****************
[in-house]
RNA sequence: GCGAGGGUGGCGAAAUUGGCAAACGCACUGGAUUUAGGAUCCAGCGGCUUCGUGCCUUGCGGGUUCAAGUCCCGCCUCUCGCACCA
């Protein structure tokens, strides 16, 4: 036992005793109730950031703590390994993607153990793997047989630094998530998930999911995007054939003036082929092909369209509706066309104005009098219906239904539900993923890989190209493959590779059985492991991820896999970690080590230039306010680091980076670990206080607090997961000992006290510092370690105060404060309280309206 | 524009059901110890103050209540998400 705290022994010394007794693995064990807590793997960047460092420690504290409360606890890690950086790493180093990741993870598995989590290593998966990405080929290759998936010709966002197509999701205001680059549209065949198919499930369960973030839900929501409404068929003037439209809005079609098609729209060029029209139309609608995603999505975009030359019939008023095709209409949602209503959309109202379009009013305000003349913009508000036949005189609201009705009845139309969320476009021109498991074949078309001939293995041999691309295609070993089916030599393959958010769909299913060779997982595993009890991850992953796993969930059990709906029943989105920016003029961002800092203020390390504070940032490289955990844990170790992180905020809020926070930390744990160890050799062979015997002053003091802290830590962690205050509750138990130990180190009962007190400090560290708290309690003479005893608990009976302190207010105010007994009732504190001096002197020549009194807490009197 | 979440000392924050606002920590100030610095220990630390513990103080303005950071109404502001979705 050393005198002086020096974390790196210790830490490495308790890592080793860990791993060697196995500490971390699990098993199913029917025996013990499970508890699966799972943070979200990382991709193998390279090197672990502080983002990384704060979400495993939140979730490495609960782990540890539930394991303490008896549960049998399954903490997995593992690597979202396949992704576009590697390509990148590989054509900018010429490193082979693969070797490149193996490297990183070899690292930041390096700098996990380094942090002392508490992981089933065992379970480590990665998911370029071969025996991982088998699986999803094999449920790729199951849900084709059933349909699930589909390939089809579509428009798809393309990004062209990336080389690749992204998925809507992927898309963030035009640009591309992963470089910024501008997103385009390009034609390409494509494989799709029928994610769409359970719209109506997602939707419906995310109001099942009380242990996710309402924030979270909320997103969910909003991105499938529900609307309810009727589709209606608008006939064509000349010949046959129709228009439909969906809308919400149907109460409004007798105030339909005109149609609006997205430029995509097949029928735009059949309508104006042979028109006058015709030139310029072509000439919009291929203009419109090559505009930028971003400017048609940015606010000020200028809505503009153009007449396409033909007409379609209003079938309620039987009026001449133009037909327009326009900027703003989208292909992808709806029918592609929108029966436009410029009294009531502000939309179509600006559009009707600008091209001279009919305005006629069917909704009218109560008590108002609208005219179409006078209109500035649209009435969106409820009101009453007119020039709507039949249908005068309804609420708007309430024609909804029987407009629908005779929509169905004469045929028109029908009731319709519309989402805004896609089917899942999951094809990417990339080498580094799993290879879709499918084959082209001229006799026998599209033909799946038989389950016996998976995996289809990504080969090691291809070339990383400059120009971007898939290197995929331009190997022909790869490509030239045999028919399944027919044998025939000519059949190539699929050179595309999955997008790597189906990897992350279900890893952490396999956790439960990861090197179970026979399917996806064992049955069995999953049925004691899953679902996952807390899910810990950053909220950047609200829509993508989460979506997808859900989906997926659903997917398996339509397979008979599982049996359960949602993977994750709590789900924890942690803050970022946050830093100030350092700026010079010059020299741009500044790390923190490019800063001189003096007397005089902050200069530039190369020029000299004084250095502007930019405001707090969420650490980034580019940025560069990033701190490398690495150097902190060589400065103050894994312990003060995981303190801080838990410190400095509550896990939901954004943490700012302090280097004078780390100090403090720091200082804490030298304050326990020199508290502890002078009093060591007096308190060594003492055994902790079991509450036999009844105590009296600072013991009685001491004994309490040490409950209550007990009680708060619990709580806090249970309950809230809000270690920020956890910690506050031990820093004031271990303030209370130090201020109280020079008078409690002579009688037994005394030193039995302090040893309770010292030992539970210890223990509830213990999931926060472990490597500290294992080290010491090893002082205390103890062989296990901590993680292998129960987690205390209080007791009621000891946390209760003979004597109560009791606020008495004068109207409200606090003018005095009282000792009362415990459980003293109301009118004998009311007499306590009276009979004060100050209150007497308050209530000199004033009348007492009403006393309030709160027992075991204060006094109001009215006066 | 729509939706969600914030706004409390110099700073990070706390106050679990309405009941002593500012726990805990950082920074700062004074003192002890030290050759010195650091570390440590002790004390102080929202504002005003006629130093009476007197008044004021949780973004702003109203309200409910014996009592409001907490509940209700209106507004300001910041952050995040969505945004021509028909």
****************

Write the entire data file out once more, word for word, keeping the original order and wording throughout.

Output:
[in-house]
RNA sequence: GCGAGGGUGGCGAAAUUGGCAAACGCACUGGAUUUAGGAUCCAGCGGCUUCGUGCCUUGCGGGUUCAAGUCCCGCCUCUCGCACCA
């Protein structure tokens, strides 16, 4: 036992005793109730950031703590390994993607153990793997047989630094998530998930999911995007054939003036082929092909369209509706066309104005009098219906239904539900993923890989190209493959590779059985492991991820896999970690080590230039306010680091980076670990206080607090997961000992006290510092370690105060404060309280309206 | 524009059901110890103050209540998400 705290022994010394007794693995064990807590793997960047460092420690504290409360606890890690950086790493180093990741993870598995989590290593998966990405080929290759998936010709966002197509999701205001680059549209065949198919499930369960973030839900929501409404068929003037439209809005079609098609729209060029029209139309609608995603999505975009030359019939008023095709209409949602209503959309109202379009009013305000003349913009508000036949005189609201009705009845139309969320476009021109498991074949078309001939293995041999691309295609070993089916030599393959958010769909299913060779997982595993009890991850992953796993969930059990709906029943989105920016003029961002800092203020390390504070940032490289955990844990170790992180905020809020926070930390744990160890050799062979015997002053003091802290830590962690205050509750138990130990180190009962007190400090560290708290309690003479005893608990009976302190207010105010007994009732504190001096002197020549009194807490009197 | 979440000392924050606002920590100030610095220990630390513990103080303005950071109404502001979705 050393005198002086020096974390790196210790830490490495308790890592080793860990791993060697196995500490971390699990098993199913029917025996013990499970508890699966799972943070979200990382991709193998390279090197672990502080983002990384704060979400495993939140979730490495609960782990540890539930394991303490008896549960049998399954903490997995593992690597979202396949992704576009590697390509990148590989054509900018010429490193082979693969070797490149193996490297990183070899690292930041390096700098996990380094942090002392508490992981089933065992379970480590990665998911370029071969025996991982088998699986999803094999449920790729199951849900084709059933349909699930589909390939089809579509428009798809393309990004062209990336080389690749992204998925809507992927898309963030035009640009591309992963470089910024501008997103385009390009034609390409494509494989799709029928994610769409359970719209109506997602939707419906995310109001099942009380242990996710309402924030979270909320997103969910909003991105499938529900609307309810009727589709209606608008006939064509000349010949046959129709228009439909969906809308919400149907109460409004007798105030339909005109149609609006997205430029995509097949029928735009059949309508104006042979028109006058015709030139310029072509000439919009291929203009419109090559505009930028971003400017048609940015606010000020200028809505503009153009007449396409033909007409379609209003079938309620039987009026001449133009037909327009326009900027703003989208292909992808709806029918592609929108029966436009410029009294009531502000939309179509600006559009009707600008091209001279009919305005006629069917909704009218109560008590108002609208005219179409006078209109500035649209009435969106409820009101009453007119020039709507039949249908005068309804609420708007309430024609909804029987407009629908005779929509169905004469045929028109029908009731319709519309989402805004896609089917899942999951094809990417990339080498580094799993290879879709499918084959082209001229006799026998599209033909799946038989389950016996998976995996289809990504080969090691291809070339990383400059120009971007898939290197995929331009190997022909790869490509030239045999028919399944027919044998025939000519059949190539699929050179595309999955997008790597189906990897992350279900890893952490396999956790439960990861090197179970026979399917996806064992049955069995999953049925004691899953679902996952807390899910810990950053909220950047609200829509993508989460979506997808859900989906997926659903997917398996339509397979008979599982049996359960949602993977994750709590789900924890942690803050970022946050830093100030350092700026010079010059020299741009500044790390923190490019800063001189003096007397005089902050200069530039190369020029000299004084250095502007930019405001707090969420650490980034580019940025560069990033701190490398690495150097902190060589400065103050894994312990003060995981303190801080838990410190400095509550896990939901954004943490700012302090280097004078780390100090403090720091200082804490030298304050326990020199508290502890002078009093060591007096308190060594003492055994902790079991509450036999009844105590009296600072013991009685001491004994309490040490409950209550007990009680708060619990709580806090249970309950809230809000270690920020956890910690506050031990820093004031271990303030209370130090201020109280020079008078409690002579009688037994005394030193039995302090040893309770010292030992539970210890223990509830213990999931926060472990490597500290294992080290010491090893002082205390103890062989296990901590993680292998129960987690205390209080007791009621000891946390209760003979004597109560009791606020008495004068109207409200606090003018005095009282000792009362415990459980003293109301009118004998009311007499306590009276009979004060100050209150007497308050209530000199004033009348007492009403006393309030709160027992075991204060006094109001009215006066 | 729509939706969600914030706004409390110099700073990070706390106050679990309405009941002593500012726990805990950082920074700062004074003192002890030290050759010195650091570390440590002790004390102080929202504002005003006629130093009476007197008044004021949780973004702003109203309200409910014996009592409001907490509940209700209106507004300001910041952050995040969505945004021509028909």